The empty stage before the event began.
There have been frequent occasions where my female friends express how fortunate I am to have to be taught the coding and hardware skills in my degree. Many feel that learning how to code was an opportunity not made aware to them. Or even when made aware, they believe that it takes a substantial about of time to become good or confident in their ability to work with the most experienced of developers.

It takes a lot of courage to change your profession after graduation, especially where the skills taught are of no extension to your degree. CodeFirst: Girls has rightfully given females who have made this decision, the chance to attain the skills to qualify for jobs that their degrees have not equipped them to have. Females are currently underrepresented as technical developers in the tech industry. CodeFirst: Girls could potentially produce the next successful females in tech who graduated with non-technical degrees. Such an achievement should be commended.

I thoroughly enjoyed the day, and my notebook is packed with excited scribbles of quotes and summarised advice from the array of speakers at the event. The impressionable, accomplished, and intelligent female university students and graduates I met, who made up the majority of the audience, are a force to be reckoned with. They seemed enthusiastic about the tech industry due to the event, and I would not be surprised if they end up founding their own tech start-ups or working as tech developers in companies/start-ups in the future.

So girls, if you are reading this and thinking, 'I want to get involved in tech but my degree does not fit the bill...' (or along those lines), then how about considering contacting CodeFirst: Girls or other programmes of the like? Think of it like a law conversion course, but for technology.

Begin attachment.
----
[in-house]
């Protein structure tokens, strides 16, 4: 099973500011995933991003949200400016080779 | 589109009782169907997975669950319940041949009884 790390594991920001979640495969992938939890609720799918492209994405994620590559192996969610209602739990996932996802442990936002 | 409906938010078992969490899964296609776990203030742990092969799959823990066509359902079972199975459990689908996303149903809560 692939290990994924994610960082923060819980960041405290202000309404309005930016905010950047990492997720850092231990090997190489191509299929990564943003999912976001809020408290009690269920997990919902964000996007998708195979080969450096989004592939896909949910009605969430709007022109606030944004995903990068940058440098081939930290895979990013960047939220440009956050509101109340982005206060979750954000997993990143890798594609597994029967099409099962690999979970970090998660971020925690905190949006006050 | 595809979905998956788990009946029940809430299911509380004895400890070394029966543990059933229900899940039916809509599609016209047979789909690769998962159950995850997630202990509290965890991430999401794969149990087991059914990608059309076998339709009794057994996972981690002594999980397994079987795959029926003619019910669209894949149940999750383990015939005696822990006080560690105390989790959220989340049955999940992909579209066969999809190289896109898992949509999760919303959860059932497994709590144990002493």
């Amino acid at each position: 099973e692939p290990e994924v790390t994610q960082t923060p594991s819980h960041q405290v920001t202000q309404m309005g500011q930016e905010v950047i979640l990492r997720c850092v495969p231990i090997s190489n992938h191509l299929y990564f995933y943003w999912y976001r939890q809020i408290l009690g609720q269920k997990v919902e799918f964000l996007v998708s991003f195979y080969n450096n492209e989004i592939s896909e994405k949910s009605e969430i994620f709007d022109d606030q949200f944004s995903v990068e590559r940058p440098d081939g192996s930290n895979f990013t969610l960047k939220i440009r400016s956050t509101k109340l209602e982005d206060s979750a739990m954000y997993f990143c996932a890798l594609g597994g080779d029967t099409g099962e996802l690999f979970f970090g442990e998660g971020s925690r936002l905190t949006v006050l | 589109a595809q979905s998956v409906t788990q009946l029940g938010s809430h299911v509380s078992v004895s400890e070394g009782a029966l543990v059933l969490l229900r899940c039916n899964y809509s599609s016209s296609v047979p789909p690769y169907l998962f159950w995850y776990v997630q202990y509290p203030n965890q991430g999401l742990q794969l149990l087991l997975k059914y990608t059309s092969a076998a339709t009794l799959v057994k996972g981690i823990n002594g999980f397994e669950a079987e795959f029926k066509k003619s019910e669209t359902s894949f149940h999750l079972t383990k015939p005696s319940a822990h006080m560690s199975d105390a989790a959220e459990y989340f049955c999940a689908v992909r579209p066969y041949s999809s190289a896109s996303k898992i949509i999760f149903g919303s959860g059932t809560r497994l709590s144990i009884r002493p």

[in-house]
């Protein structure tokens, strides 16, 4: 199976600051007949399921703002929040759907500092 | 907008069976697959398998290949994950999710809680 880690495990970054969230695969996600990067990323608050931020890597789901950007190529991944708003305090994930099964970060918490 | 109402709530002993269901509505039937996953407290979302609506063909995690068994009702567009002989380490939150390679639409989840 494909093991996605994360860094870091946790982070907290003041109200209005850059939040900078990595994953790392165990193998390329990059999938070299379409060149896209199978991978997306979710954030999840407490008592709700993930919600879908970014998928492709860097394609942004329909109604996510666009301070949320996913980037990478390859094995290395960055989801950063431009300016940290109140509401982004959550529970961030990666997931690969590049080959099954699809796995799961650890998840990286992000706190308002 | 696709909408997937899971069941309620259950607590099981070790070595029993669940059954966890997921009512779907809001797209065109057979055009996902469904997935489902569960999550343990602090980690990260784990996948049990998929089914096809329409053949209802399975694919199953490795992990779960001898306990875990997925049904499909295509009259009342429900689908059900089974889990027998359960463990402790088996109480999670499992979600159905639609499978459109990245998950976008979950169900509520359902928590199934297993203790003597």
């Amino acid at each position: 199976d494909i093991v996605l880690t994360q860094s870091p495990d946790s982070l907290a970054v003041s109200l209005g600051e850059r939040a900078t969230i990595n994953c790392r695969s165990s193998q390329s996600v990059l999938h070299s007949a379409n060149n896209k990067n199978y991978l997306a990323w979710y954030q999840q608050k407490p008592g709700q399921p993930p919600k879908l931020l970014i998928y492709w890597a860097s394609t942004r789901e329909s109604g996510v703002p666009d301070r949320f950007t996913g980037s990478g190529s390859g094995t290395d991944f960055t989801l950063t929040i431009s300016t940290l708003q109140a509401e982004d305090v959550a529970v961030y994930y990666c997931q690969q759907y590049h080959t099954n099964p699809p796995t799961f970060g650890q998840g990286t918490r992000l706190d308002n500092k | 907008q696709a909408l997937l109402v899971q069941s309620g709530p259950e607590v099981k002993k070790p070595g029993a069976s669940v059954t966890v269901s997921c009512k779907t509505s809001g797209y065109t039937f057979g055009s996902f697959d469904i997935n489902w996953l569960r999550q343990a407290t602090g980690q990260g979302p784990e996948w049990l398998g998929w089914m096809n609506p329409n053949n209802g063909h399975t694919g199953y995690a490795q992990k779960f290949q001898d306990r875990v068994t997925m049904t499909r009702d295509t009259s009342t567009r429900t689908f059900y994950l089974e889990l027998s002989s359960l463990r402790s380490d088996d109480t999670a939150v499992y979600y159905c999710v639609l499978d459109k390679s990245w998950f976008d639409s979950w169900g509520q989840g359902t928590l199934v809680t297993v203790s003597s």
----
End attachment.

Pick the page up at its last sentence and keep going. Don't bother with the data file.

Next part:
So guys, if you are reading this and also thinking, 'I want to get involved in tech but my degree does not fit the bill...' (or along those lines), then CodeFirst: Girls or other programmes that are solely focused on female development are not for you - but similar programmes exist. If you would like to learn how to code quickly with a mentoring environment, check Decoded. Alternatively, websites like Code Academy is free and has a learn-by-doing approach to teaching front-end code.

Overall, get inspired. This video shown at the CodeFirst: Girls event, were one of the diverse selection of mediums used to inspired the audience.

The UK Hour of Code video.

CodeFirst: Girls held a Hackathon the next day but I had plans of hosting a film-afternoon with my a friend. She is studying to become a lawyer and she needed the break!

Right now, I am packing for my Easter away-break. Tomorrow I wave goodbye to England and say hello to Germany. The excitement has not kicked-in just yet, it will probably settle in when I wake up tomorrow.

That being in mind, this blog shall become 'new-blogpost-less' for the next couple of days. Have a good rest of the week!

All photos taken by me.